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From: "Tony Ellis" <tony.ellis@futurenet.co.uk>
Subject: Re: Re: (urth) Re: Fifth Head
Date: Wed, 17 Feb 1999 10:28:23 +0000

William H. Ansley wrote:

> I mostly agree. That is why I used the word "supposed" above, but it would
> have been more accurate if I had said:
> "Since the narrator supposes himself to be older that David..."
> However, just because the narrator makes an unwarranted assumption doesn't
> mean it's wrong.

Of course, but on the other hand Wolfe does like to have his is characters make the
wrong assumption for the right reason (like Number Five mistaking the sepia tint of
an old photograph for a novelty artistic process, or Vodalus' disbelief that our word
for the present could be the same as our word for gift). This biases me a little
toward the David-is-older camp.

> In any case, I think it is going too far to say that "we don't have *any*
> reason to believe that the narrator -is- older than David." [*Emphasis*
> added.] It is fairly clear that producing Number Five was a difficult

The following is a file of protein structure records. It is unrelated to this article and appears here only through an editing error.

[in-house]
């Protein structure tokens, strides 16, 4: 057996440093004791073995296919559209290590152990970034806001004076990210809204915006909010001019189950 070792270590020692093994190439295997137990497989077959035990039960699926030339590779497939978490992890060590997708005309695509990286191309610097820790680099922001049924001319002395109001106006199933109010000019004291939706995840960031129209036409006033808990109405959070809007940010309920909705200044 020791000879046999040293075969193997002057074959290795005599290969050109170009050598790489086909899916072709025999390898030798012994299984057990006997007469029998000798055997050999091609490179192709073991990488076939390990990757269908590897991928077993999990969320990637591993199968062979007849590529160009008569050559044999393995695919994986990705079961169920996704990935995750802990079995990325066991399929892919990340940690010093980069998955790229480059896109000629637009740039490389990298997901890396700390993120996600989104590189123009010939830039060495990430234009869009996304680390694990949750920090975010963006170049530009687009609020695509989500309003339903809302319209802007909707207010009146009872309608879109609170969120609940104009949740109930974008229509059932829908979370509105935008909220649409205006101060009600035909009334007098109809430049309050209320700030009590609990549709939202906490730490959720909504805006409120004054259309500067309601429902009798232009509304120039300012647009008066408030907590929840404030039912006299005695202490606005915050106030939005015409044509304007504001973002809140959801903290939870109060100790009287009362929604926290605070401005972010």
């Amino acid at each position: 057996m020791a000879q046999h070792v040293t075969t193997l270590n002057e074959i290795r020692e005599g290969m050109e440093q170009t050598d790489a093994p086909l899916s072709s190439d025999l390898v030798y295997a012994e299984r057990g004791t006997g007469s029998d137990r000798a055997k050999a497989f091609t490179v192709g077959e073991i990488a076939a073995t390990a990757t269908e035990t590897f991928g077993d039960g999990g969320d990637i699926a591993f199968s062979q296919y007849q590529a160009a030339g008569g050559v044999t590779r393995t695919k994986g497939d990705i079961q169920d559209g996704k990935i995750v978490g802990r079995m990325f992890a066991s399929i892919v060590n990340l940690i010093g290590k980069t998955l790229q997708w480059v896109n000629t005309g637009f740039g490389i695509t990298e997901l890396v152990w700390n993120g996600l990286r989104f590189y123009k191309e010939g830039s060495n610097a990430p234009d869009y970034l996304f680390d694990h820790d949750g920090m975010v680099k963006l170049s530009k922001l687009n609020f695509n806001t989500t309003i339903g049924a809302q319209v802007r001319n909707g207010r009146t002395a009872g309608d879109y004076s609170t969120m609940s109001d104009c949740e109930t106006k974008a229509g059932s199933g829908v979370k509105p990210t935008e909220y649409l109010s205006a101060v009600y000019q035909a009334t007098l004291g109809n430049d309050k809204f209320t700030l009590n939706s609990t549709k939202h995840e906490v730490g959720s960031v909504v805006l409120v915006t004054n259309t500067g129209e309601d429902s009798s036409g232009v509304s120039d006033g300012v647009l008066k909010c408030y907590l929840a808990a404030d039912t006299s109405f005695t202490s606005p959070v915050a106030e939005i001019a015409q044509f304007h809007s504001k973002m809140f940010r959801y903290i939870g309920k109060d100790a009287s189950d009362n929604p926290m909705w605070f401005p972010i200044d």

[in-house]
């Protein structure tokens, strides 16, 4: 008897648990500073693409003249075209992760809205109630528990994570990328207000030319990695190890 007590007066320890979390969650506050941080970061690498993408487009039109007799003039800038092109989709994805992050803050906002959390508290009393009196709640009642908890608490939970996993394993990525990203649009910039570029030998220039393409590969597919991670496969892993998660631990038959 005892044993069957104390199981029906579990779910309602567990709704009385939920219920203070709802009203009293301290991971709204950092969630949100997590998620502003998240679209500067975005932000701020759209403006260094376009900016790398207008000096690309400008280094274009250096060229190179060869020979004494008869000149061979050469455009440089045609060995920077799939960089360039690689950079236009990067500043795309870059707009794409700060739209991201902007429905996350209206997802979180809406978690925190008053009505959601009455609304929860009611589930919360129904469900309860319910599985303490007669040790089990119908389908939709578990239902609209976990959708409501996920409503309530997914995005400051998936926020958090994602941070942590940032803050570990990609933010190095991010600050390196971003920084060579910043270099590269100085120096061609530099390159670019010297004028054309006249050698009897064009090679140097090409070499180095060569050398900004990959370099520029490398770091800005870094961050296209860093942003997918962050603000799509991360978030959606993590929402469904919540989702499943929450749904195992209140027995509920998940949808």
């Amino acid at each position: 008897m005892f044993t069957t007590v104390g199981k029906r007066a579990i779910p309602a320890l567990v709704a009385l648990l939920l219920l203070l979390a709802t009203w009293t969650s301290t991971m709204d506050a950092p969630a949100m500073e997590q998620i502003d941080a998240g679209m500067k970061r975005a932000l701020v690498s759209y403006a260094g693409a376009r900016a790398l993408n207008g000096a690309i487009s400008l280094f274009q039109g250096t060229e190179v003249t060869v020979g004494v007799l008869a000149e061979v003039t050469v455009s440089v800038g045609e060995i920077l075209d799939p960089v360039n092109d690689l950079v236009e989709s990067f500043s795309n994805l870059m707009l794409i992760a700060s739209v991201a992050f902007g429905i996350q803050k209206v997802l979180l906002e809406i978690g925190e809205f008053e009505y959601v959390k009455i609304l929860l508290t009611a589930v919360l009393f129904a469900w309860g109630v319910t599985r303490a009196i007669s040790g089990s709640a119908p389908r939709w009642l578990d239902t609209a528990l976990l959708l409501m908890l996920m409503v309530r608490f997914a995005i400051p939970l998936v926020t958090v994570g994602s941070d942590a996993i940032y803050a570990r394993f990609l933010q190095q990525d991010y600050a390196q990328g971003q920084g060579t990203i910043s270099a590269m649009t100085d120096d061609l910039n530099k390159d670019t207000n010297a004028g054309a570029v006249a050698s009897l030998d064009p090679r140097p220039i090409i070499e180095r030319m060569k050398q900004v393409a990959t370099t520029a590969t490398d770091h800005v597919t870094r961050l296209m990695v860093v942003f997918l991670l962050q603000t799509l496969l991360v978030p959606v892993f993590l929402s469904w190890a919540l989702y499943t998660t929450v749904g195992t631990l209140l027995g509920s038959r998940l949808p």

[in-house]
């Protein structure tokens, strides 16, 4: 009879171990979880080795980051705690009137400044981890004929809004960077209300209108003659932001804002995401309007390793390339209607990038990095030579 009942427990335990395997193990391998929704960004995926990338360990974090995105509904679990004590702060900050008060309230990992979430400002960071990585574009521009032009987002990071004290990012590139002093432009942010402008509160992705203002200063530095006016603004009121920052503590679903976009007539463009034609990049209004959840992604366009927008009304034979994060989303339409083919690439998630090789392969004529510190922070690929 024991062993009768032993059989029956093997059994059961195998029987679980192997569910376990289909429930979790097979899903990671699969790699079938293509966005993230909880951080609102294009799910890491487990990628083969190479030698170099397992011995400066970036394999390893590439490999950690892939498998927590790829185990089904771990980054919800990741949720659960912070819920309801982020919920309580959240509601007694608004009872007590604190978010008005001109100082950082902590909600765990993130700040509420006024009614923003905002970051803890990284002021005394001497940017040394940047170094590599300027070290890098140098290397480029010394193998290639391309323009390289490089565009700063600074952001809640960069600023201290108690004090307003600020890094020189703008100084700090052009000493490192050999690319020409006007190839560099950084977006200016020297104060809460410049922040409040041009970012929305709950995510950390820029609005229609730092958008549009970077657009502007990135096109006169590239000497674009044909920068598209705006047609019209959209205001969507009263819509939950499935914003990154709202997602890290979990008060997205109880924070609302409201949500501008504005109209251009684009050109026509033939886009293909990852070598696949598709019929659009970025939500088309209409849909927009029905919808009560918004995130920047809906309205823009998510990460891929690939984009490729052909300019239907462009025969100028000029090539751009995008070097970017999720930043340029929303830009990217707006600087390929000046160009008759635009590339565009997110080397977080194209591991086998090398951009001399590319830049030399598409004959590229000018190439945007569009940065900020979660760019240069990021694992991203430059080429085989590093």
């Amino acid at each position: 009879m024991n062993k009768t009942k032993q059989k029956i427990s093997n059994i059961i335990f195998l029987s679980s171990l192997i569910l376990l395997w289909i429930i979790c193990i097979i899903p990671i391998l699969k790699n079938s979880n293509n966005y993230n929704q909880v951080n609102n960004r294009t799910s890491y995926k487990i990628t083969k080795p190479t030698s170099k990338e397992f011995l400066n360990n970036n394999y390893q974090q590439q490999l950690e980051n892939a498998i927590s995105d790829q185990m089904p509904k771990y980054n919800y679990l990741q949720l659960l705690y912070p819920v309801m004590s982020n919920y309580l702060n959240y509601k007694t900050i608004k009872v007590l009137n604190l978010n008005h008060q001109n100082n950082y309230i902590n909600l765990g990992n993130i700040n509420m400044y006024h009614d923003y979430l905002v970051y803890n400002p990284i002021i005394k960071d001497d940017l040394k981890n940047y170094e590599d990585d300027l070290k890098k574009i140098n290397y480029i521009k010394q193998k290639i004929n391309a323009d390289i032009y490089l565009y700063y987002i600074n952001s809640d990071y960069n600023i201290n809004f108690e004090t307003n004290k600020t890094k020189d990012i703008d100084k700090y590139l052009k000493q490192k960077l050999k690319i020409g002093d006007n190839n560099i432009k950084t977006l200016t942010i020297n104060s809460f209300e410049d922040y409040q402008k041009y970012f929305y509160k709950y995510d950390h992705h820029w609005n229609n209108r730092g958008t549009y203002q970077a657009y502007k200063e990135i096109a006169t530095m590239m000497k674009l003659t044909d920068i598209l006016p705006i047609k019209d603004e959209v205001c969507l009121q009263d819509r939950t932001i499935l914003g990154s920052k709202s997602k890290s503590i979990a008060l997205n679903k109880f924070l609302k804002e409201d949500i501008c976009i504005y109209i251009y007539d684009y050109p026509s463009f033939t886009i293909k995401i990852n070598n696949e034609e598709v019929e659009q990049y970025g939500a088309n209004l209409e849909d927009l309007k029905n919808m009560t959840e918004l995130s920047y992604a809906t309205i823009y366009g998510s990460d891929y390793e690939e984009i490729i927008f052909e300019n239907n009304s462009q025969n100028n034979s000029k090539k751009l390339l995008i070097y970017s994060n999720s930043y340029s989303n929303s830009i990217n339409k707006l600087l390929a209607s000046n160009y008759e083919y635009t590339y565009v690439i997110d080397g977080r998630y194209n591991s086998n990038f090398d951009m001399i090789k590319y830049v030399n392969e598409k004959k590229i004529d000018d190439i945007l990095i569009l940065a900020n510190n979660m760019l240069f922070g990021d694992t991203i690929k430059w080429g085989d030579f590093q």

> process for Maitre whereas producing David would have been relatively
> simple. Surely, if any part of David's reason for being was to be a control
> for Number Five, Maitre would want them to be as close to the same age as
> possible. And surely the easiest way to accomplish this would be for Maitre
> to wait until he had a clone he was satisfied with and then cause David to
> be conceived, making Number Five of necessity older than David.

I like your reasoning. But is David a "control"? As  I recall, all Maitre says is "I
hoped to learn something from an outcrossing." It seems to me just as arguable that
whatever Maitre hoped to learn required him to have David on hand first.

*More Wolfe info & archive of this list at http://www.urth.net/urth/

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